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a herbivorous hadrosauroid iguanodontian dinosaur from the Late Cretaceous of China.
Pronunciation: TAHN-ee-us
Meaning: for H.C. Tan
Author/s: Wiman (1929)
Synonyms: None known
First Discovery: Shandong, China
Chart Position: 124

Tanius sinensis

Discovered by H.C. T'an in 1923, Tanius is no better understood now than it was back then. That's mainly because Austrian paleontologist Otto Zdansky made a pigs ear of excavating what was initially a relatively complete skeleton in 1929, and by the time Carl Wiman arrived to name and describe what was left later the same year he didn't have a great deal to work with. A lack of decent backup specimens in almost a century since then has done little to help its cause. And when remains did turn up that it could have laid claim to paleontologists weren't quite sure what to do with them.

Tanius has been classified as a hadrosaurid with lambeosaurine features, a lambeosaurine with hadrosaurid features, a chimera, and a primitive hadrosauroid, depending on scientific thought at any given time. Rozhdestvensky reckoned it to be a second species of the antennae-like crest-sporting Tsintaosaurus at one point, despite it lacking the skull part that would've anchored a crest (if it had one). Other features, however, suggest it's unique and from a different family altogether.

In the past, three other species have been assigned to Tanius, but they have issues of their own. Tanius prynadai (Young, 1958) was formerly known as Bactrosaurus prynadai (A.N. Ryabnin, 1939) but Rozhdestvensky assigned its remains to Jaxartosaurus aralensis in 1968, while Tanius chingkankouensis (Yang Zhongjian, 1958) and Tanius laiyangensis (Zhen Shuonan, 1976) are both considered synonymous with Tsintaosaurus spinorhinus.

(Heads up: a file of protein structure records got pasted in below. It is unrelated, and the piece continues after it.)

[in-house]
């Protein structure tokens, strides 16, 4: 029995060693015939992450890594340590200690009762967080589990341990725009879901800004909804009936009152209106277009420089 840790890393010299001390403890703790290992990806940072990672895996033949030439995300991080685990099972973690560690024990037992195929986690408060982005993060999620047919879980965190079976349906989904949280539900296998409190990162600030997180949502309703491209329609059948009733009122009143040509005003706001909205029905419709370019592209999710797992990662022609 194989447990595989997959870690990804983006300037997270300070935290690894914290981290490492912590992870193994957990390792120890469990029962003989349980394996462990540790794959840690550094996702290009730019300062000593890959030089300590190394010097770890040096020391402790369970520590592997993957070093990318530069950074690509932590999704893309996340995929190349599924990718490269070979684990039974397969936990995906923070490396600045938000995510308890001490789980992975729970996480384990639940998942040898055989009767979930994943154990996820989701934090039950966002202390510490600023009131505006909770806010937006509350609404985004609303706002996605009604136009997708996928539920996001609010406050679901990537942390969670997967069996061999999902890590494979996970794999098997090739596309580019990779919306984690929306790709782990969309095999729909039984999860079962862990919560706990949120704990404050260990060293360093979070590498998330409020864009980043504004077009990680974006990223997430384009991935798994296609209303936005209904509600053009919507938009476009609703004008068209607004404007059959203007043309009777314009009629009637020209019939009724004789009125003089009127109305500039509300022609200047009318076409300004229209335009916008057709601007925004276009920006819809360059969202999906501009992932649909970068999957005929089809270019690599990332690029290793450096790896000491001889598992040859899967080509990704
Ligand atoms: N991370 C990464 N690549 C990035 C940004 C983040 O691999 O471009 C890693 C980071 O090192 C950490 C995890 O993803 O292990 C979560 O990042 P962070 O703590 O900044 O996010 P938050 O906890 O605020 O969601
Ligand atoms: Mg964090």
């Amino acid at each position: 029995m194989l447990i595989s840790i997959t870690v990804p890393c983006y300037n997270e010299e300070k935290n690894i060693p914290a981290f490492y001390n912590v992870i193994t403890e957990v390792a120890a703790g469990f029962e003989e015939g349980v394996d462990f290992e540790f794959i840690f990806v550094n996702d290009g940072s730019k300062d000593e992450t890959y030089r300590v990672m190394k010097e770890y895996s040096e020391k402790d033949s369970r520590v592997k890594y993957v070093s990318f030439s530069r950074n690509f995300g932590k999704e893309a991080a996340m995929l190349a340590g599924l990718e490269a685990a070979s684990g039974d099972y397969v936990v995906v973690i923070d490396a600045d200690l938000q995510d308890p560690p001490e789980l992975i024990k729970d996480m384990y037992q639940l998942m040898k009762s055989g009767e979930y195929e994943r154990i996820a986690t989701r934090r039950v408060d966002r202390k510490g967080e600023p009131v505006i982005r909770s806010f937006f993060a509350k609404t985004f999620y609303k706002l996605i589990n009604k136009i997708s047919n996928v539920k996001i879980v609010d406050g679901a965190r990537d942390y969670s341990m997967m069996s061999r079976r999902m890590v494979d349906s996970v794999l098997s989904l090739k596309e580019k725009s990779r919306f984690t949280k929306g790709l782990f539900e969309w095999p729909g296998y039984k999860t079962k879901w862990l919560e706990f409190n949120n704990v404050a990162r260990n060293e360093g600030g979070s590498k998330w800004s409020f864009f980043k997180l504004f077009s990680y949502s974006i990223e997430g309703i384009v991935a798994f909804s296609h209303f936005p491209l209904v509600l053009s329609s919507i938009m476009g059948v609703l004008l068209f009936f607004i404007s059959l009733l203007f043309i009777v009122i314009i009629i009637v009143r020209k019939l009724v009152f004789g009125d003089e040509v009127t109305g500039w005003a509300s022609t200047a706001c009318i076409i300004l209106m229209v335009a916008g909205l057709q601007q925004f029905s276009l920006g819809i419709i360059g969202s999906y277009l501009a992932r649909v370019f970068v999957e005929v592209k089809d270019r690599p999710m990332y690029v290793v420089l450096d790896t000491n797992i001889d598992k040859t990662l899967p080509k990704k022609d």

Tanius is named in honor of esteemed Chinese paleontologist T'an Xichou (aka H.C. Tan).
The species epithet, sinensis, is derived from the new Latin "sine" (China) and the Latin suffix "ensis" (from), literally "from China" or just "Chinese".
The remains of Tanius were discovered in the Wangshi Formation at Ch'ing-kang-kou village, ten kilometres southeast of Laiyang, Shandong Province, China, by H.C. Tan in 1923. The holotype (PMU R.240) consists of the back of the skull, which was flat and elongated. Numerous other fragments would later be referred here.
Era: Mesozoic
Epoch: Late Cretaceous
Stage: Maastrichtian
Age range: 71-68 mya
Est. max. length: 8 meters
Est. max. hip height: 3 meters
Est. max. weight: 2.4 tons
Diet: Herbivore
• Wiman C (1929) "Die Kreide-Dinosaurier aus Shantung". Palaeontologia Sinica 6(1): 1-67.
• Riabinin AN (1939) "The Upper Cretaceous vertebrate fauna of South Kazakhstan". Reptilia: Part 1. Ornithischia. Centralnyj Naucno-issledovatelnyj geologiceskij Institut, Trudy 118: 1–40.
• Young CC (1958) "The dinosaurian remains of Laiyang, Shantung". Palaeontologia Sinica 142: 53–159.
• Buffetaut E and Tong-Buffetaut H (1993) "Tsintaosaurus spinorhinus Young and Tanius sinensis Wiman: a preliminary comparative study of two hadrosaurs (Dinosauria) from the Upper Cretaceous of China". Comptes Rendus de l’Académie des Sciences de Paris 317: 1255–1261.
• Lund EK and Gates TA (2006) "An historical and biogeographical examination of hadrosaurian dinosaurs". New Mexico Museum of Natural History and Science Bulletin 35: 263–276.
• Paul GS (2010) "The Princeton Field Guide to Dinosaurs". Page 296
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To cite this page:
Atkinson, L. "TANIUS :: from DinoChecker's dinosaur archive".
›. Web access: 21st Feb 2018.